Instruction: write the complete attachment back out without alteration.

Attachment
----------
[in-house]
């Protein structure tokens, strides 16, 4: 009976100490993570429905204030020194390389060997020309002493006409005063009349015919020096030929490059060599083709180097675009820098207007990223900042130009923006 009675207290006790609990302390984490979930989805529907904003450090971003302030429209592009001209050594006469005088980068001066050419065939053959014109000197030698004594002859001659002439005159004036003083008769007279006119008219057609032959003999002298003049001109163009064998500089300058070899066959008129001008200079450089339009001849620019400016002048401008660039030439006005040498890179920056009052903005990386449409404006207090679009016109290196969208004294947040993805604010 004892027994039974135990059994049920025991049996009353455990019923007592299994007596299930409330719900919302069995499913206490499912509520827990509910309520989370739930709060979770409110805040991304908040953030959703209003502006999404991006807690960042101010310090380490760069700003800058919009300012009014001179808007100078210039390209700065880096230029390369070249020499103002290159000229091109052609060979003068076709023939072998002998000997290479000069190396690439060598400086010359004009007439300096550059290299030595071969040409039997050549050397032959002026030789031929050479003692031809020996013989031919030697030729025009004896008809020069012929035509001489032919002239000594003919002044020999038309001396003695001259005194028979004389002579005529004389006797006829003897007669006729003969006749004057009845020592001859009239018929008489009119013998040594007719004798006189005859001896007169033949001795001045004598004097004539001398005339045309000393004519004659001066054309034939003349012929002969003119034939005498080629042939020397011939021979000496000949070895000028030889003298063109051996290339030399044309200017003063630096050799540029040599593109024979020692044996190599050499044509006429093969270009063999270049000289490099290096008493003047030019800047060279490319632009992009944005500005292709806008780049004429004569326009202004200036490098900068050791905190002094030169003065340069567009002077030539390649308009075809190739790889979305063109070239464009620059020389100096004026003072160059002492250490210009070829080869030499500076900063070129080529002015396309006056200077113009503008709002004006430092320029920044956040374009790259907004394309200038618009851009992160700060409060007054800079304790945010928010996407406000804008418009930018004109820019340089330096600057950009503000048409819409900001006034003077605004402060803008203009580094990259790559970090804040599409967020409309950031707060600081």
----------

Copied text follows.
[in-house]
């Protein structure tokens, strides 16, 4: 009976100490993570429905204030020194390389060997020309002493006409005063009349015919020096030929490059060599083709180097675009820098207007990223900042130009923006 009675207290006790609990302390984490979930989805529907904003450090971003302030429209592009001209050594006469005088980068001066050419065939053959014109000197030698004594002859001659002439005159004036003083008769007279006119008219057609032959003999002298003049001109163009064998500089300058070899066959008129001008200079450089339009001849620019400016002048401008660039030439006005040498890179920056009052903005990386449409404006207090679009016109290196969208004294947040993805604010 004892027994039974135990059994049920025991049996009353455990019923007592299994007596299930409330719900919302069995499913206490499912509520827990509910309520989370739930709060979770409110805040991304908040953030959703209003502006999404991006807690960042101010310090380490760069700003800058919009300012009014001179808007100078210039390209700065880096230029390369070249020499103002290159000229091109052609060979003068076709023939072998002998000997290479000069190396690439060598400086010359004009007439300096550059290299030595071969040409039997050549050397032959002026030789031929050479003692031809020996013989031919030697030729025009004896008809020069012929035509001489032919002239000594003919002044020999038309001396003695001259005194028979004389002579005529004389006797006829003897007669006729003969006749004057009845020592001859009239018929008489009119013998040594007719004798006189005859001896007169033949001795001045004598004097004539001398005339045309000393004519004659001066054309034939003349012929002969003119034939005498080629042939020397011939021979000496000949070895000028030889003298063109051996290339030399044309200017003063630096050799540029040599593109024979020692044996190599050499044509006429093969270009063999270049000289490099290096008493003047030019800047060279490319632009992009944005500005292709806008780049004429004569326009202004200036490098900068050791905190002094030169003065340069567009002077030539390649308009075809190739790889979305063109070239464009620059020389100096004026003072160059002492250490210009070829080869030499500076900063070129080529002015396309006056200077113009503008709002004006430092320029920044956040374009790259907004394309200038618009851009992160700060409060007054800079304790945010928010996407406000804008418009930018004109820019340089330096600057950009503000048409819409900001006034003077605004402060803008203009580094990259790559970090804040599409967020409309950031707060600081």